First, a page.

As expected, the MTV Movie & TV Awards get political

In what has become a yearly parade of summer movie trailers and honors for blockbusters, the MTV Movie & TV Awards went off without a hitch Sunday night with a new name and new categories, but the same old expected pop-culture antics for which the network’s known.

Some of the top awards of the night went to Emma Watson for her performance in “Beauty and the Beast,” Ashton Sanders and Jharrel Jerome of “Moonlight” and Netflix’s “Stranger Things.”

If the weather had had its way, however, the show would not have gone on. What started out as a light drizzle turned into a full-fledged hailstorm Sunday afternoon, shutting down the red carpet. Both media and talent were shepherded into the garage of the Shrine Auditorium to wait out the storm, which lasted roughly 10 minutes. The carpet did not reopen.

"I think it's iconic, I love it," said Steven Silver, who plays Marcus on Netflix's "13 Reasons Why." "I love random sporadic storms."

"Love hanging out in garages," added Michelle Ang, Silver's "13 Reasons" costar. "It's weird. Maybe it's like a challenge from God or something. But I think we'll overcome it."

And overcome it they did.

The show opened live (tape-delayed for the West Coast) from the Shrine Auditorium with host Adam Devine re-creating scenes from some of the year's top films, including a hilarious “Beauty and the Beast” dance sequence featuring a “Tale as Old as Time” rendition. Josh Gad joined Devine onstage, reprising his role in the film as LeFou. Devine also took a trip to "Get Out's" “sunken place.”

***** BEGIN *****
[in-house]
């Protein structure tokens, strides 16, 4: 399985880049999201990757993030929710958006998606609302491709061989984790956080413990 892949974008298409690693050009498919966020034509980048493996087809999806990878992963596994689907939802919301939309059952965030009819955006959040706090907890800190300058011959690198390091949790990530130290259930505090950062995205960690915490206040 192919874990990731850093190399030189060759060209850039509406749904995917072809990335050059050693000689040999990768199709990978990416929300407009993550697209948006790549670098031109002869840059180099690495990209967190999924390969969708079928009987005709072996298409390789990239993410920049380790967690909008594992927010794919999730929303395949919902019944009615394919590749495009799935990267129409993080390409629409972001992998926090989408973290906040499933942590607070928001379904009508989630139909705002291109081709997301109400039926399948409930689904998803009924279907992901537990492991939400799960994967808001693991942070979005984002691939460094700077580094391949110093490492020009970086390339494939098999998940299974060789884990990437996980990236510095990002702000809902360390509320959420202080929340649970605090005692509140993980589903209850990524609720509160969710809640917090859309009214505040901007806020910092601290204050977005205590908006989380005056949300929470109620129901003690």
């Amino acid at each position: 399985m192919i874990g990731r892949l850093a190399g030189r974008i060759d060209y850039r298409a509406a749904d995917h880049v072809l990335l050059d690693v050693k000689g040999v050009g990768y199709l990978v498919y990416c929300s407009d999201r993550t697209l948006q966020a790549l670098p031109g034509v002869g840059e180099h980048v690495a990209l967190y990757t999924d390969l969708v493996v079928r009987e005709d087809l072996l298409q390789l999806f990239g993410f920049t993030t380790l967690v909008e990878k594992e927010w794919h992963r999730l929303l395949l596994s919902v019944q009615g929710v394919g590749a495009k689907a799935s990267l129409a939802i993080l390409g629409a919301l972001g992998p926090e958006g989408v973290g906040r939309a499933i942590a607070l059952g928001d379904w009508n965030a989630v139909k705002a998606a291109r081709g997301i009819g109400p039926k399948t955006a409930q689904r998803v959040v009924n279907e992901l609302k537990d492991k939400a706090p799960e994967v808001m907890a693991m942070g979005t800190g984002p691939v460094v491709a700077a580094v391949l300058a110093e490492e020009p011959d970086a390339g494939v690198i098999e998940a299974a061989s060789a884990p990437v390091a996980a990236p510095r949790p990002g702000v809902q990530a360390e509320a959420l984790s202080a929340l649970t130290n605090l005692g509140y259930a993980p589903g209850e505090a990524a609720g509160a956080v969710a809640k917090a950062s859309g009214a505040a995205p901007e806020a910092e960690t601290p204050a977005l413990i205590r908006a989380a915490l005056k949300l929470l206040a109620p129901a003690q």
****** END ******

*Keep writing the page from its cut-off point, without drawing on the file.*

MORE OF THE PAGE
But all eyes were on the night’s first award, for best actor in a movie. The category, dubbed the first in history to consider a performer regardless of sex or gender, was presented by “Billions’” Asia Kate Dillon, who identifies as nonbinary.

“MTV has always been at the forefront of pushing popular culture forward as a reflection of the culture at large,” Dillon said on the red carpet. “I think they’re doing the right thing.”

The award went to Watson, who played Belle in “Beauty and the Beast.”

"To me, it indicates that acting is about the ability to put yourself in someone else's shoes, and that doesn't need to be separated into two different categories,” Watson said from the stage.

If such a play for equality wasn’t political enough, the show altered its best fight category to best fight against the system and recruited outspoken California Congresswoman Maxine Waters, along with “black-ish’s” Tracee Ellis Ross, to present it. And the winner? “Hidden Figures.”

“I was invited, and I think it's because of what’s going on with millennials and their involvement in politics and helping to get this president impeached,” Waters said on the red carpet.

A popular moment on social media came with the acceptance of the best kiss award, which went to “Moonlight’s” Sanders and Jerome. Though they didn't re-create their smooch onstage, à la Kristen Stewart and Robert Pattinson during their “Twilight” years, Sanders dedicated the award to "those who feel like the others, the misfits."

Jerome added: “I think it is safe to say that it's OK for us young performers, especially as minority performers, to step out of the box. This award is for us artists who need to step out of the box to do whatever it takes for people to wake up.”

Other winners included “This Is Us” for the tearjerker award, “RuPaul’s Drag Race” for reality show and Millie Bobby Brown of “Stranger Things” for actor in a show. These were the first TV awards ever presented on the newly revamped show honoring content across viewing platforms.

But, of course, what awards show would be complete without a spoof of that still jaw-dropping Oscars moment that saw “Moonlight” crowned as best picture after “La La Land” was wrongly announced?

Promoting their new movie, “Snatched” (in theaters Friday), Amy Schumer and Goldie Hawn presented the movie award.

“La La Light!” said Schumer.

“No, that’s Moonland,” Hawn quipped back.

The award went to “Beauty and the Beast.”

Get your life! Follow me on Twitter (@TrevellAnderson) or email me: trevell.anderson@latimes.com.

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